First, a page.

26 Aug 2021

Stuck in the middle…?

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How the English Court can help owners in arbitration

When disputes arise as to who is entitled to delivery up of the cargo on board a ship, the vessel owner can often find themselves stuck in the middle.  They have no interest in the cargo beyond getting it off their ship, but no control in deciding who is the rightful receiver. 

If the matter was subject to the jurisdiction of the English High Court, the owner would be able to make a stakeholder application (previously know as an interpleader action) under Part 86 of the Civil Procedure Rules and ask the Court to determine the competing claims. But few charterparties and bills of lading are subject to English Court jurisdiction.  More common is the arbitration clause which requires disputes to be dealt with by arbitration in London, usually under the LMAA Rules. 

Recent case law has reminded us that although there is no stakeholder procedure in arbitration, the English Court can and does assist owners who are stuck in the middle to maintain the position and reduce the potential for being subject to claims for wrongful delivery. 

Section 44 of the Arbitration Act 1996 allows the Court to grant a number of interim remedies to support the arbitration proceedings, including orders to preserve evidence, interim injunctions, and orders to inspect, sample or sell property that is the subject of the proceedings.  Such powers can be exercised either before or after the tribunal has been constituted, as long as the arbitration agreement does not exclude the Court having these powers. Section 37 of the Senior Courts Act 1981 also allows the grant of injunctions where proceedings have been commenced in breach of an arbitration agreement. 

In Grand Financing Co v La Mere Maritime SA and another [2021] EWHC 1803 (Comm), the owner of the "NIOVI" arrived at the discharge port in China with a cargo of crude oil, in advance of the bills of lading.  The voyage charterer provided an LOI for the owner to deliver the cargo to the consignee named on the bills of lading (La Mere), without production of the bills of lading.  The cargo was discharged into shore tanks and some delivered, however about 50,000mt remained in the tanks. At least five different parties claimed to be entitled to the remaining oil.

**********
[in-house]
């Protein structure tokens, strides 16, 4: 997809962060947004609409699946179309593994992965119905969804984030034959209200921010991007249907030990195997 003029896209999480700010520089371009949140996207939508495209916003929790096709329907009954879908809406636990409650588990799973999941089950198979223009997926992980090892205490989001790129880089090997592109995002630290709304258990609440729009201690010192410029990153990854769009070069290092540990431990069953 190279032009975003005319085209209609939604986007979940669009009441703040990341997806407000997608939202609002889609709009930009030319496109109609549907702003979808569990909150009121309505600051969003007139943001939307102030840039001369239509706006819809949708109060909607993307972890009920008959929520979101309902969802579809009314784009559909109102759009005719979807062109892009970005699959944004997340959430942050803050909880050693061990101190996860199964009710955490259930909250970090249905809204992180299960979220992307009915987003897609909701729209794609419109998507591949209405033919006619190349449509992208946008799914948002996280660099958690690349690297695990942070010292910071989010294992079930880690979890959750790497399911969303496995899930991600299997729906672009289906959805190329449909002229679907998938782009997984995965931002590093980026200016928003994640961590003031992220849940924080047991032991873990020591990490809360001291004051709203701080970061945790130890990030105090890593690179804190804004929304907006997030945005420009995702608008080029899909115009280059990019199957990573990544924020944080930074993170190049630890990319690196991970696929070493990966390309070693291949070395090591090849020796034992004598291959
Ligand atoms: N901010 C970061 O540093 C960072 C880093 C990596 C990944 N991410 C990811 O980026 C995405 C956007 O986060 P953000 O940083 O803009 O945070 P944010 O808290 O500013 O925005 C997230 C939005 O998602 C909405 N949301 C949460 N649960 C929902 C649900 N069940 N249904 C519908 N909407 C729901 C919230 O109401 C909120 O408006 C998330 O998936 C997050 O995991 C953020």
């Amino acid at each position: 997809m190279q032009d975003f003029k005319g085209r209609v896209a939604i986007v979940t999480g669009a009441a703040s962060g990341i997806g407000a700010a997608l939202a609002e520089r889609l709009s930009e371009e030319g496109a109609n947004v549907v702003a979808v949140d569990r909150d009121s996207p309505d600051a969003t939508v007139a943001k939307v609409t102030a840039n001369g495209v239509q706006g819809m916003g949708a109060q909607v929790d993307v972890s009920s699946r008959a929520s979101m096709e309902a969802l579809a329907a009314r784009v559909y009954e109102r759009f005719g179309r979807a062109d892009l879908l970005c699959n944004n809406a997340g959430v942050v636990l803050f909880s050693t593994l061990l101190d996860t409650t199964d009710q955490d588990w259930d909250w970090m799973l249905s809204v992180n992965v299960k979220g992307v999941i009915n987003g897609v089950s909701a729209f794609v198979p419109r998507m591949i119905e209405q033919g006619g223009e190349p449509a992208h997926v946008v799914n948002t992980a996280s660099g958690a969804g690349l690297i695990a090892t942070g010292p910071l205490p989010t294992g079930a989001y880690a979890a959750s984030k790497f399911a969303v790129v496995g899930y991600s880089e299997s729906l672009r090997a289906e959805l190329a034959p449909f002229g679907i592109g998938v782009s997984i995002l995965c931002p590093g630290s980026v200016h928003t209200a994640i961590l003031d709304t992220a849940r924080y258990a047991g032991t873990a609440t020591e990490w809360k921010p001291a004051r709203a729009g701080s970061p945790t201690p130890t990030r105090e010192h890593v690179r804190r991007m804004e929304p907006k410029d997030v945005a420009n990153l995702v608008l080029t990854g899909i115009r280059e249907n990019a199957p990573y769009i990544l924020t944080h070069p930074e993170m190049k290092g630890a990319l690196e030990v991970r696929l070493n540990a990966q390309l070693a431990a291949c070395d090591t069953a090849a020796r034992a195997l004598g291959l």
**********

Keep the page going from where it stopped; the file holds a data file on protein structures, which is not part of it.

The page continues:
The bills of lading contained a London arbitration clause but in breach of that clause, La Mere obtained an order from the Qingdao Maritime Court declaring that La Mere was entitled to the cargo. The owner (and the terminal and local agents) came under significant pressure to deliver the cargo and was potentially facing competing claims for conversion or misdelivery. So they obtained an order from the English Court:

  • for an anti-suit injunction, preventing further breach of the arbitration clause; and
  • restraining La Mere from attempting to obtain delivery of the cargo, as well as requiring La Mere to withdraw their demands. This was aimed at preserving the property for whomever was properly entitled to it.

That order was made under section 44 Arbitration Act 1996 because of the arbitration background (although section 37 SCA 1981 was pleaded in the alternative).

At the hearing of La Mere's application to set aside the order (which failed), the judge held that although the disputes between the other parties arose under sale contracts governed by other law and jurisdiction, the matters before the owner (and therefore the arbitrators), as to who the cargo should be delivered to, arose out of the contract evidenced by the bills of lading.  That arbitration taking place in England gave the English courts sufficient jurisdiction to preserve assets and property that were the subject of claims in the arbitration.  The judge also resisted the suggestion that the owner should fortify their injunction; that would be inappropriate.  They were in the classic position of a party who would normally be able to interplead, they had acted perfectly properly and a party who interpleads would not be required to provide security. 

In ZHD v SQO [2021] EWHC 1262 (Comm) the court granted an injunction under section 37 SCA 1981 to prevent the continuation of Vietnamese proceedings in breach of a London arbitration agreement.  

In an earlier case, the Court has ordered, under section 44 AA 1996, sale of a cargo of crude oil belonging to charterers, which remained on board because charterers owed sums to the owner of the vessel (The MOSCOW STARS [2017] EWHC 2150 (Comm)). The judge held that "goods the subject of the proceedings" did not mean that the proceedings had to be a dispute about the cargo itself.  It was a sufficient nexus that the goods had a lien exercised over them as security for the hire claim. 

Conclusion

Court intervention in arbitration is limited but effective, supporting the tribunal in situations where they may lack jurisdiction, and helping parties to preserve the position as agreed in the contract. An application under section 44 can be made rapidly to deal with an urgent situation and is therefore particularly useful for owners who want to free up their vessel again to carry on trading. 

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